It’s easy to believe the FA Cup has lost a bit of its shine after Arsene Wenger lifted the famous trophy three times in four years but still lost his job because it was the ‘only’ thing he won; but that doesn’t mean there aren’t clubs going into this year’s third round desperate to reach Wembley.
Wenger’s situation was unique. Through innovation and an attractive style of football he raised expectations in north London so high that when the rest of the world caught up, and in recent times overtook them, he was left to look like the villain.
Older Arsenal fans will tell you that before Wenger, and certainly before George Graham, the Gunners lived for the glamour and drama of the FA Cup and relished those days in the national spotlight when the league almost always brought mid-table football and end of season disappointment.
Between 1974 and 1988 Arsenal only finished inside the top four on four occasions and dipped as low as 16th and 17th. But having won the FA Cup 13 times in their history the famous trophy has always been in their blood, even if it is no longer so unanimously appreciated.
The modern obsession with the Champions League, which made finishing fourth a trophy in itself, has taken some lustre off the world’s favourite cup competition. In fact, for many teams in the lower half of the Premier League, finishing fourth from bottom is a far bigger reward.
For that reason we will no doubt see a string of clubs, including those with nothing else to play for, put out weakened sides this weekend, filling their starting 11 with reserves and youth team prospects.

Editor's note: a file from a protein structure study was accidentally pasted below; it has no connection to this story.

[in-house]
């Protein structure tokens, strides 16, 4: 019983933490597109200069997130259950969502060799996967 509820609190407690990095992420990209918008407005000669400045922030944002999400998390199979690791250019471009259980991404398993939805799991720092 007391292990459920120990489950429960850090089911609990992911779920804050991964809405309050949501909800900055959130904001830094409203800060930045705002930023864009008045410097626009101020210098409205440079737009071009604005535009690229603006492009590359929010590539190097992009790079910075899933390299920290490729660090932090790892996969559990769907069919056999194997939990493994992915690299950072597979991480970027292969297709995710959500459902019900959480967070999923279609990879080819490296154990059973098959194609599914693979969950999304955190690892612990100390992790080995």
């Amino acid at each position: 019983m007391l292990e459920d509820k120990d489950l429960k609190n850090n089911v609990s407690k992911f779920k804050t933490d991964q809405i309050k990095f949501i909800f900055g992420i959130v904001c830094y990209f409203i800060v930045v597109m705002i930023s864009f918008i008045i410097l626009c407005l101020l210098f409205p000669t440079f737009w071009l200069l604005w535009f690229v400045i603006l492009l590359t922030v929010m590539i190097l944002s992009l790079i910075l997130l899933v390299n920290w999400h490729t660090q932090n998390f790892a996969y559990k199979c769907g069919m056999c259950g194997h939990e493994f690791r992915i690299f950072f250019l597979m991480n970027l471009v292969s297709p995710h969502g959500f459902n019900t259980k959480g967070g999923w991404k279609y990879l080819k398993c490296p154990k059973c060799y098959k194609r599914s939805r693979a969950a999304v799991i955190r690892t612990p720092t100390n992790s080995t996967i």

It’s a sad sight for FA Cup romantics, but there remains hope. For some clubs, those in the middle especially, the FA Cup still shines like a beacon of hope in an otherwise predictable season.
So, here is the ‘top six’ of clubs that desperately want to win the FA Cup in 2019.
It doesn’t include Tottenham, even though they are synonymous with the FA Cup and desperate for a trophy, and that’s because the year doesn’t end in a ‘one’ which gives them no chance of course — and they have a Carabao Cup semi-final next week against Chelsea and a Champions League tie against Borussia Dortmund to prioritise, not to mention a title tilt.
The same goes for Maurizio Sarri’s Blues whose primary focus is the top four, especially after missing out on it cost both Jose Mourinho and Antonio Conte their jobs.
But, surprise, surprise, it does include Arsenal. Some things never change….